I’m a big fan of islands, and Holbox is no exception. Fortunately, it is still relatively under the radar. That may be because it is relatively hard to reach (a flight to Cancun, followed by a 2-hour shuttle ride to Chiquilá, followed by a 30 min ferry ride to the island). A few hours away from Cancun, it is a different world. With few cars on the island (mostly used by locals/for construction), most people use golf carts (unfortunately there are many of these), bike or walk to get around.
But the real draw here is a few dozen miles offshore. Every summer, from May through September, there is an abundance of plankton in the waters northeast of Holbox, which in turns draws hundreds of whale sharks. Whale sharks, for those who have not yet been inundated with photos of the spotted, majestic beasts on social media, are the largest fish and are filter feeders, their favourite food consisting of plankton and small fish. Along with them arrive boat trips from both Holbox and Isla Mujeres with tourists ready to jump in and snorkel with the sharks. Most of these tours follow the same script: two tourists in at any given time with a guide, pairs swapping out every few minutes. You’ll get 2-3 chances to swim with the sharks, which feels like not enough when you’ve spent a couple of hours on a boat getting there. I’d recommend getting together a group and chartering your own boat so that you can spend your time as you wish.
On the return, most boats will stop at Bahia Ceviche, a fantastically beautiful patchwork of long colours blending into each other—beige into blue into green into rose. It’s a beautiful spot from which to watch the resident flamingoes bend and straighten their thin legs in a gracious dance as they feed in the surrounded waters.
Our hotel was the stunningly designed and intimate Punta Caliza, and it was surprisingly easy to settle into a calmer rhythm where our only concern became when to order our next round of margaritas. The other guests at the hotel included a family of four from New York, with an incredibly funny Mom who would include us in her jokes, a gay couple with an architectural wonder on Fire Island, and a mother and daughter, who happened to share a birthday with my friend while we were on the island. The staff graciously created a drink special in honour of their birthdays and offered 2 for 1 on it all afternoon. Breakfast was included and was always a creative affair, ranging from the sweet to the savoury, and the staff were happy to make adjustments as needed.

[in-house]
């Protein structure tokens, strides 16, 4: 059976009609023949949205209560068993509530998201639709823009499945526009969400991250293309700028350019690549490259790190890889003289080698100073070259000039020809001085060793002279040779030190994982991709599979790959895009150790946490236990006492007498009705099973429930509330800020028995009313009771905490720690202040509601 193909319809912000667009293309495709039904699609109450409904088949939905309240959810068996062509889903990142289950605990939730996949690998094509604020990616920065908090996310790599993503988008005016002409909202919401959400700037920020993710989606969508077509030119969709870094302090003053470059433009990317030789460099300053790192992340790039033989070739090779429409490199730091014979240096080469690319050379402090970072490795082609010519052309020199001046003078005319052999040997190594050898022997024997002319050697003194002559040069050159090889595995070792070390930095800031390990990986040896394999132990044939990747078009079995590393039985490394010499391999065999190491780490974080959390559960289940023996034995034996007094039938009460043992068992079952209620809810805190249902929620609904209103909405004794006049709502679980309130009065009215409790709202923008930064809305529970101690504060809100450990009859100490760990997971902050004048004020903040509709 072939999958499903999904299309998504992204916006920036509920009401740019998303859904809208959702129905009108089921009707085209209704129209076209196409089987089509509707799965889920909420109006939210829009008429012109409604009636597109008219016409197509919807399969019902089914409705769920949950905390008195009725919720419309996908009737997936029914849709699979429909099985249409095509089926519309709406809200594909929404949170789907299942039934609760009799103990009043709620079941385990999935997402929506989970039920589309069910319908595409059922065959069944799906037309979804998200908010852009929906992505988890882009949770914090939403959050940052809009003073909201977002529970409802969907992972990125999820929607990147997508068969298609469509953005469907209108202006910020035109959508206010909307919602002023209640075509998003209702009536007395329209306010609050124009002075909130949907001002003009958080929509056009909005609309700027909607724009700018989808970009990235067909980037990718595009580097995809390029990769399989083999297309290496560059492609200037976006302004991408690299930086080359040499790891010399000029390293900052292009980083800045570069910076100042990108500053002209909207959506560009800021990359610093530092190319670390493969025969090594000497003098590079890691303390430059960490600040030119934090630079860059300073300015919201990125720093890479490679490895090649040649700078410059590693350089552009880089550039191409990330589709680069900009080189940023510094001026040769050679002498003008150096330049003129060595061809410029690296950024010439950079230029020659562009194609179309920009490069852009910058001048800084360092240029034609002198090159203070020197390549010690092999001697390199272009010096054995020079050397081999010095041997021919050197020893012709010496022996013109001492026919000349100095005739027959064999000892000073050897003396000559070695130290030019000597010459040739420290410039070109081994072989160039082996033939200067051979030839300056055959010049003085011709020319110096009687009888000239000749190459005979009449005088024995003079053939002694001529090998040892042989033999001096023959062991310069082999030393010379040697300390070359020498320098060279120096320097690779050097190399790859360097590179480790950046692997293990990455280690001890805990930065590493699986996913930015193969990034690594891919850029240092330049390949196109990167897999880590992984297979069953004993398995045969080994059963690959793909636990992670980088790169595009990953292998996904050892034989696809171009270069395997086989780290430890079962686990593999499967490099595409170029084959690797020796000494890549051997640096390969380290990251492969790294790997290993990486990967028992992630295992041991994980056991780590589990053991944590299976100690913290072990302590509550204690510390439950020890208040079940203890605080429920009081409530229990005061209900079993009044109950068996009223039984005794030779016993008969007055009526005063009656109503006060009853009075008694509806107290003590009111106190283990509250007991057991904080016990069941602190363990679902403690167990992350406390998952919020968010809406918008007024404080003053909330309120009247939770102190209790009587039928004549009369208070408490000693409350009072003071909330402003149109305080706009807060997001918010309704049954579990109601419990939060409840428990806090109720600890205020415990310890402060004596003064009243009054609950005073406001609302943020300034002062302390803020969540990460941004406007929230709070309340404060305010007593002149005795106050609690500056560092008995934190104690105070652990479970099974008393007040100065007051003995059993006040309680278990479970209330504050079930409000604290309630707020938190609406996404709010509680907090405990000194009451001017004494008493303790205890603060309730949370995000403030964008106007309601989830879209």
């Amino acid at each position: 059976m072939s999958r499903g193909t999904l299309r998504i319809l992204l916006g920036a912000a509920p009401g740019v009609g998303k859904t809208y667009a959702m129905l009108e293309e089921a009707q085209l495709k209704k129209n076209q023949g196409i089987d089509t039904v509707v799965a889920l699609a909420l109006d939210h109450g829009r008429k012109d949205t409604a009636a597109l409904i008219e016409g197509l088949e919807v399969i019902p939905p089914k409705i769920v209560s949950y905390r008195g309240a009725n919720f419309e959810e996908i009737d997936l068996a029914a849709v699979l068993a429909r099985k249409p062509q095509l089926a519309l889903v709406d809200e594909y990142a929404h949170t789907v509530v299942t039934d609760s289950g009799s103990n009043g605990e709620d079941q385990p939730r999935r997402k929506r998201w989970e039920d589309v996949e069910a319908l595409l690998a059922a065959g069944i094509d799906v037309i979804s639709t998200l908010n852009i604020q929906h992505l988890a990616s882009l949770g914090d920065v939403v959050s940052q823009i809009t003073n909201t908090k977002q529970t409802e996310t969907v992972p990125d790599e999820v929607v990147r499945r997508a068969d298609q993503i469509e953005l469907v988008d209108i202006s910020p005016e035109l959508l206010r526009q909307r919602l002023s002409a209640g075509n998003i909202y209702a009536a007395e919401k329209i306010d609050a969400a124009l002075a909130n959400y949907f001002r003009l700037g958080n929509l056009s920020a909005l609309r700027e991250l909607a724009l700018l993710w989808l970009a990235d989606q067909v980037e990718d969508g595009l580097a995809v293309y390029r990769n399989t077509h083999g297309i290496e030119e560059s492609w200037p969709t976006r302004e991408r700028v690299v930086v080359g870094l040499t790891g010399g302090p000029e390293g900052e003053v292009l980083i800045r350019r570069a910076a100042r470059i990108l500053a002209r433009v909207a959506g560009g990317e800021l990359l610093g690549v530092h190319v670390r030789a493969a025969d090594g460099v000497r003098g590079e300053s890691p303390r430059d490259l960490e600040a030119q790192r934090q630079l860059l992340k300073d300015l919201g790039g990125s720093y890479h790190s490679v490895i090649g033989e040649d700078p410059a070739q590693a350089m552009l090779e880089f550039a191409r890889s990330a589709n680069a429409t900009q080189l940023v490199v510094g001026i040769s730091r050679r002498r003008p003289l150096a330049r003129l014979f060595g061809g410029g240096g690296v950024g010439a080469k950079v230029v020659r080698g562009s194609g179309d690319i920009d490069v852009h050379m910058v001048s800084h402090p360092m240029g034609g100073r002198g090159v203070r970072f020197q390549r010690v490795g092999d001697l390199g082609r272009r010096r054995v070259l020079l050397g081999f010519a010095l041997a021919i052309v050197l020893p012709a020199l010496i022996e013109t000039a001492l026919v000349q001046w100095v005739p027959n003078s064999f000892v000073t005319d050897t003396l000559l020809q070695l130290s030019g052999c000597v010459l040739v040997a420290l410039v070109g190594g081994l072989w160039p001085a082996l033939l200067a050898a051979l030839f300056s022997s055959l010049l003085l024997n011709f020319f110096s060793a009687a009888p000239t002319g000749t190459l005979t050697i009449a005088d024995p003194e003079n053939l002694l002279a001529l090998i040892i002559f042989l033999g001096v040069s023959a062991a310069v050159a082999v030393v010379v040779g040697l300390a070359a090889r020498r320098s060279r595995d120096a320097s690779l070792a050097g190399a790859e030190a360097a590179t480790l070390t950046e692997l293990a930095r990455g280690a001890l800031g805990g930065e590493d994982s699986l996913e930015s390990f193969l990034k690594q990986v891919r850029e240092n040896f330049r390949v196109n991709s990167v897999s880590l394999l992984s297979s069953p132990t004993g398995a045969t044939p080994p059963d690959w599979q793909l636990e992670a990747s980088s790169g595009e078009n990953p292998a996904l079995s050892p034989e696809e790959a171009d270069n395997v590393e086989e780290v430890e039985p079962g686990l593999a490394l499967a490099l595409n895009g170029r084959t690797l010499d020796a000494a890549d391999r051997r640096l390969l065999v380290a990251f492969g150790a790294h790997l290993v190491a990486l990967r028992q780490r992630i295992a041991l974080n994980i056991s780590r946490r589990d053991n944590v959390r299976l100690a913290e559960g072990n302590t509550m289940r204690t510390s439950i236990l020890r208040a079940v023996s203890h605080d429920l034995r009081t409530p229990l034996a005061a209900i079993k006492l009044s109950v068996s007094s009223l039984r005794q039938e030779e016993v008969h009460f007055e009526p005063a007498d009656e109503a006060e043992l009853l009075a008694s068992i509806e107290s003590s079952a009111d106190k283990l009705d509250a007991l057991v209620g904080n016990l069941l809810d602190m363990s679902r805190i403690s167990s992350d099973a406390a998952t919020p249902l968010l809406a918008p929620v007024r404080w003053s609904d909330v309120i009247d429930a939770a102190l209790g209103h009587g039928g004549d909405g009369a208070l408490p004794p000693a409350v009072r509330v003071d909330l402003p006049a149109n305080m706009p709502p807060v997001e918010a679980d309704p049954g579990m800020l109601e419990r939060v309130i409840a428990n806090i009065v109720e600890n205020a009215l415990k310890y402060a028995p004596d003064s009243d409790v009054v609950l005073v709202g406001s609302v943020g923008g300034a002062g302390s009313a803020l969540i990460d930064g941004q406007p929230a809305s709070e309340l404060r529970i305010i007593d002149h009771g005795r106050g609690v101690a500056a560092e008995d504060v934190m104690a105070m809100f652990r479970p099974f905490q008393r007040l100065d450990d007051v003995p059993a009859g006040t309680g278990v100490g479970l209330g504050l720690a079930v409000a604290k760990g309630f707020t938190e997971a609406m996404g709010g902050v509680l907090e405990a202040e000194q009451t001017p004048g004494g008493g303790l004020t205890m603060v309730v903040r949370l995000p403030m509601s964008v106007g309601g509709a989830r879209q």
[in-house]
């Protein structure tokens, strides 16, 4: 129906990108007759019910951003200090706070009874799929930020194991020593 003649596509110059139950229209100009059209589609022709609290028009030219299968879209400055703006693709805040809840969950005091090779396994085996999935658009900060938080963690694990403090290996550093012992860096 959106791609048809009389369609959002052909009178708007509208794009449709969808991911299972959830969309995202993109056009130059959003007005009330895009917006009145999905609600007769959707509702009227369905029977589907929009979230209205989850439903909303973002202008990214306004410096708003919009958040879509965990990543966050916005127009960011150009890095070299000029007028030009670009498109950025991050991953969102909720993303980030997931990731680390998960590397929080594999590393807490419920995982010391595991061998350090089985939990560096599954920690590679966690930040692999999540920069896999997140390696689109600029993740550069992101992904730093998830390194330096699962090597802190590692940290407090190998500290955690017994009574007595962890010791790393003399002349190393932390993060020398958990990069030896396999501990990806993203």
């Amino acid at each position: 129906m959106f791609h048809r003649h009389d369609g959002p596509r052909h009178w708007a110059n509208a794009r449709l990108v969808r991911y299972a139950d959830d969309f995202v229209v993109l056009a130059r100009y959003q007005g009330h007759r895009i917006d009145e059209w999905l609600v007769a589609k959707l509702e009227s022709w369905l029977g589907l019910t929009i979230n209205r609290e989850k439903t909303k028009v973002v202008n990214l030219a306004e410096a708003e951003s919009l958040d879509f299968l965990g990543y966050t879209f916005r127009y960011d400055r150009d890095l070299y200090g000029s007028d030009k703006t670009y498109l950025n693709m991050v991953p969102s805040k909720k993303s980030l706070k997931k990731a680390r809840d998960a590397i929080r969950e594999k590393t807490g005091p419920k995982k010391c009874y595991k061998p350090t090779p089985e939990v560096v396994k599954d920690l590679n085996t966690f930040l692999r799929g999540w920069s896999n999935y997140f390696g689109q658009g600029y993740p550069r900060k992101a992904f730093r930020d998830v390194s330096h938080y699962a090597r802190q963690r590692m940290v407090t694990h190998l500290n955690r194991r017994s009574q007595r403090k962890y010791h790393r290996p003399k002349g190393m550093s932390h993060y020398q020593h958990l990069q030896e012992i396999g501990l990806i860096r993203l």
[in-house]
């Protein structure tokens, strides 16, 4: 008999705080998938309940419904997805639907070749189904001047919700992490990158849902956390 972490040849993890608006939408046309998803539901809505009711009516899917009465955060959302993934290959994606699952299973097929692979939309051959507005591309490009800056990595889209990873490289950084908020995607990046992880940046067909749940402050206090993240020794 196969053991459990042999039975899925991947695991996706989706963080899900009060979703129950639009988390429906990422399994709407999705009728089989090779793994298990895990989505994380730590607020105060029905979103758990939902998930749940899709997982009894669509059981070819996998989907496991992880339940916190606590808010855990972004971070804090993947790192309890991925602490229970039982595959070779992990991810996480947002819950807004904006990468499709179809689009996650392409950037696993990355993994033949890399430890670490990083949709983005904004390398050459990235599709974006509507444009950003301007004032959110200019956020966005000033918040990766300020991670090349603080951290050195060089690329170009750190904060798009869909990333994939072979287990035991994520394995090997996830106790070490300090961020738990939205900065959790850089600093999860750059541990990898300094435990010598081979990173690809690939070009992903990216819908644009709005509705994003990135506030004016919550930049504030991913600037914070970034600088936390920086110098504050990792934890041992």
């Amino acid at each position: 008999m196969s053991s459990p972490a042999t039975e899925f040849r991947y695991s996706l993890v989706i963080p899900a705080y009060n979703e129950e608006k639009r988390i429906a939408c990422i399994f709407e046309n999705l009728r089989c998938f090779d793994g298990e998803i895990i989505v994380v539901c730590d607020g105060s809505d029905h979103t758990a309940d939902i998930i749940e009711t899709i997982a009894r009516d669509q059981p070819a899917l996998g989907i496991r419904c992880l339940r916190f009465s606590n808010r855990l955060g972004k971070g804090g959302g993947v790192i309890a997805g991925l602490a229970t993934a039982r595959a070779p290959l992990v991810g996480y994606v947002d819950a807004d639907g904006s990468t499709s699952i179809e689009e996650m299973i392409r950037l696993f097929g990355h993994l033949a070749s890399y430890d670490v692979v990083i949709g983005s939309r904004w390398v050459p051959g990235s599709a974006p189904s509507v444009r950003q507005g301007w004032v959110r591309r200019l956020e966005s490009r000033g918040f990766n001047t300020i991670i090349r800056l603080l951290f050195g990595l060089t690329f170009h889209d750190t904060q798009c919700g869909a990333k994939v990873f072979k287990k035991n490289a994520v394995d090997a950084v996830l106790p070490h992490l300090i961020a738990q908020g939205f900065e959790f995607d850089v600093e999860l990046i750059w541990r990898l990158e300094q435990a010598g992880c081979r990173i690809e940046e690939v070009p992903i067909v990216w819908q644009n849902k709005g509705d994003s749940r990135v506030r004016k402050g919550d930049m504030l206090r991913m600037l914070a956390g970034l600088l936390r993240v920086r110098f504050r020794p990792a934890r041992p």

We also enjoyed the cocktails and small bites at nearby Luuma, and Milpa (reservations required) for fun, inventive, more upscale food and cocktails. But by far the best meal on the island was had at El Chapulim, where we wished we had had more time to return. Skippable is Barba Negra, where the tacos sounded good, but missed the mark and took a very long time to arrive, despite us being some of the only customers, as well as Casa las Tortugas—a beautiful hotel with nice views from the rooftop, but the cocktails were too sweet and the service lacking.
Unfortunately, Holbox is also one of the buggiest places I’ve been—any spot I missed with the mosquito repellent was promptly found by mosquitos. If I didn’t reapply repellent frequently, I was also tracked down and tormented by the mosquitos.
One evening after it was completely dark, we decided to brave the mosquitos and walked east along the shore until we had passed all the hotels and restaurants, and around us was only the sea and the jungle. Wading into the water, we were surrounded by flashes of bright blue bioluminescence from the plankton, which releases light when disturbed. We went for a quick dip, amazed at the sky full of stars blinking overhead and the lights surrounding us in the water. For just a few days, we escaped the hustle of New York and discovered the small paradise of Holbox. Go before it’s too late.
- Copious amounts of mosquito repellent
- Bathing suit
- Mask & snorkel
Where to stay
Where to eat & drink
Milpa (reservations required)
Read more of Vanessa’s blog here!